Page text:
Former exec regains casino license - Saturday 12th of March 2005

Gary DiBartolomeo, the former Caesars Atlantic City president whose gambling addiction cost him his job and his casino license, will once again be allowed to work in the only industry he has ever known.

The five-member Casino Control Commission voted unanimously yesterday to grant DiBartolomeo a license that would enable him to work for an Atlantic City casino, although not in a management position.

But the commission also imposed several conditions on the license -- such as weekly meetings with a psychiatrist, regular attendance at Gamblers' Anonymous meetings and a ban on gambling anywhere in the world.

DiBartolomeo also had to admit to and apologize for misleading regulators in previous licensing proceedings. And his paychecks will have to be direct deposited into an account from which only his wife can withdraw.

The measures "should not be seen as punitive," commission Chairwoman Linda Kassekert said, but are there to help DiBartolomeo deal with his addiction.

After the vote, DiBartolomeo quickly left the meeting. He declined to talk to reporters.

His lawyer, Lloyd Levenson, said DiBartolomeo has been approached by several casinos, but did not say if he had a job lined up.

DiBartolomeo rose from craps dealer to casino president, only to lose everything to his addiction. He once referred to himself as "the David Copperfield of deception."

Once a top marketing executive whose ability to woo high rollers helped him become president of Caesars in 2000, DiBartolomeo has had some of the top brass of the casino industry vouch for him. In the past, Wally Barr, chief executive of Caesars Entertainment, Mark Brown, head of Atlantic City operations for Trump Hotels and Casino Resorts, and Dennis Gomes, president of resort operations for Tropicana's parent, Aztar, have all written letters to the commission on his behalf.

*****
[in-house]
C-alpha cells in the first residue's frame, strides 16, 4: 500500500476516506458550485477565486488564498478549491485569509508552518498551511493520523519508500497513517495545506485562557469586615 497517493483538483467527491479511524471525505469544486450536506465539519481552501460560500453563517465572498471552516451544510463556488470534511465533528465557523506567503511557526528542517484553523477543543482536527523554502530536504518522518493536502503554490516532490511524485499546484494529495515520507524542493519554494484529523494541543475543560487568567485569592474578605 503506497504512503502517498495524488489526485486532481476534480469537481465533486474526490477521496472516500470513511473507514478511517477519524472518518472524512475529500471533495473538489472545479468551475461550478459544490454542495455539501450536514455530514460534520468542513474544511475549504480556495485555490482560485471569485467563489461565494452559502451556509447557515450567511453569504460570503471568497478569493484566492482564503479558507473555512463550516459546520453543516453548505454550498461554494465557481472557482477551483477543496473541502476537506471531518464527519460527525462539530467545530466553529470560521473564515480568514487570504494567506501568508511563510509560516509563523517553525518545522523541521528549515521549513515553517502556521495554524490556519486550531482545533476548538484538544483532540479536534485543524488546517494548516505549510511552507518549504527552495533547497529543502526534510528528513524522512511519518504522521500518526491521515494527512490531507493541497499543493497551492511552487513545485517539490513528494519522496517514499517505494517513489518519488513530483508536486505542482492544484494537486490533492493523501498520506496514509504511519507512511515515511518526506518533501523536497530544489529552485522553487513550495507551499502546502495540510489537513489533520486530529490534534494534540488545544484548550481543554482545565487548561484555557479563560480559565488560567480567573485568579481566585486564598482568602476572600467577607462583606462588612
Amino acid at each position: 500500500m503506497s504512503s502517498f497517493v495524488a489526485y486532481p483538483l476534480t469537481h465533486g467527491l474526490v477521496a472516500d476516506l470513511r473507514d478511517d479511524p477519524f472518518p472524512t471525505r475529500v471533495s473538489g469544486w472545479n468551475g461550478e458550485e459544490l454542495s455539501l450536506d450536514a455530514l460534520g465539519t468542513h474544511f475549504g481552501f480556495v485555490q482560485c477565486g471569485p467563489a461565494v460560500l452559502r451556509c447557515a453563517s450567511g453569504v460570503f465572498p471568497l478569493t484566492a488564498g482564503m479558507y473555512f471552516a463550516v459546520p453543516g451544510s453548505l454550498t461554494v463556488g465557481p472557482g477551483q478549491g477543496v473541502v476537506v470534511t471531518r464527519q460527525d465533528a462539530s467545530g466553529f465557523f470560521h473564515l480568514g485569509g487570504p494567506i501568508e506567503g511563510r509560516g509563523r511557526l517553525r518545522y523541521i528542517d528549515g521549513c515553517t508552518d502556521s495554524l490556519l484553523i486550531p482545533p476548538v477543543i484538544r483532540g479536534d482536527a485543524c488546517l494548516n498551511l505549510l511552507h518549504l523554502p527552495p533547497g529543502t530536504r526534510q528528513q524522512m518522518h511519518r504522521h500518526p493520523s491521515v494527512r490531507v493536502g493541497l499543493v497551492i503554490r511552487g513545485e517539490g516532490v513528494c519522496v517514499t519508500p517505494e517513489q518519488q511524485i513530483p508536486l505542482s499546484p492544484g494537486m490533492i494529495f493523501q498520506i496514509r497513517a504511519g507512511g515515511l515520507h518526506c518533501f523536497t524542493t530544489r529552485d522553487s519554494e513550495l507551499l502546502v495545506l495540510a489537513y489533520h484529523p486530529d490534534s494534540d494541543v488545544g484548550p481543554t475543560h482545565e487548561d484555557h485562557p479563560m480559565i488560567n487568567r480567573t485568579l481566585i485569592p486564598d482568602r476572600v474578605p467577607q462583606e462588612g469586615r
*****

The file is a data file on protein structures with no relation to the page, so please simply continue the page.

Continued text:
Since his license was revoked in 2001, DiBartolomeo has mostly been self-employed, operating junkets that shuttle gamblers to casinos in the Caribbean, Levenson said.

When the commission banned DiBartolomeo from working for the casinos for five years, it said his failure to come clean about the lies he told to cover up his addiction made him unsuitable for a license.

The commission's initial decision was controversial, with compulsive gambling counselors saying it was punishing DiBartolomeo for his addiction.

"Nothing can be further from the truth," said Kassekert, who was not on the commission at the time.

Since his license was revoked, DiBartolomeo had asked the commission to let him reapply for his license early. But it wasn't until yesterday that it agreed he had shown he was a changed man.

"Although I was the one who was in favor of suspending your license initially, I do believe that everyone deserves a second chance," commissioner Mike Fedorko said. "I want to commend you on beating your addiction. I think it shows great character."

Harvey Fogel, president of the board of directors for the Council on Compulsive Gambling of New Jersey, and DiBartolomeo's sponsor, said the commission's ruling was "terrific."

He said addiction among casino employees is high, but recovered addicts can work in Atlantic City without relapsing.

"There's alcoholics who can be bartenders, doctors and pharmacists can be drug addicts, and compulsive gamblers can be in the gaming industry," Fogel said. "I think Gary can do it."

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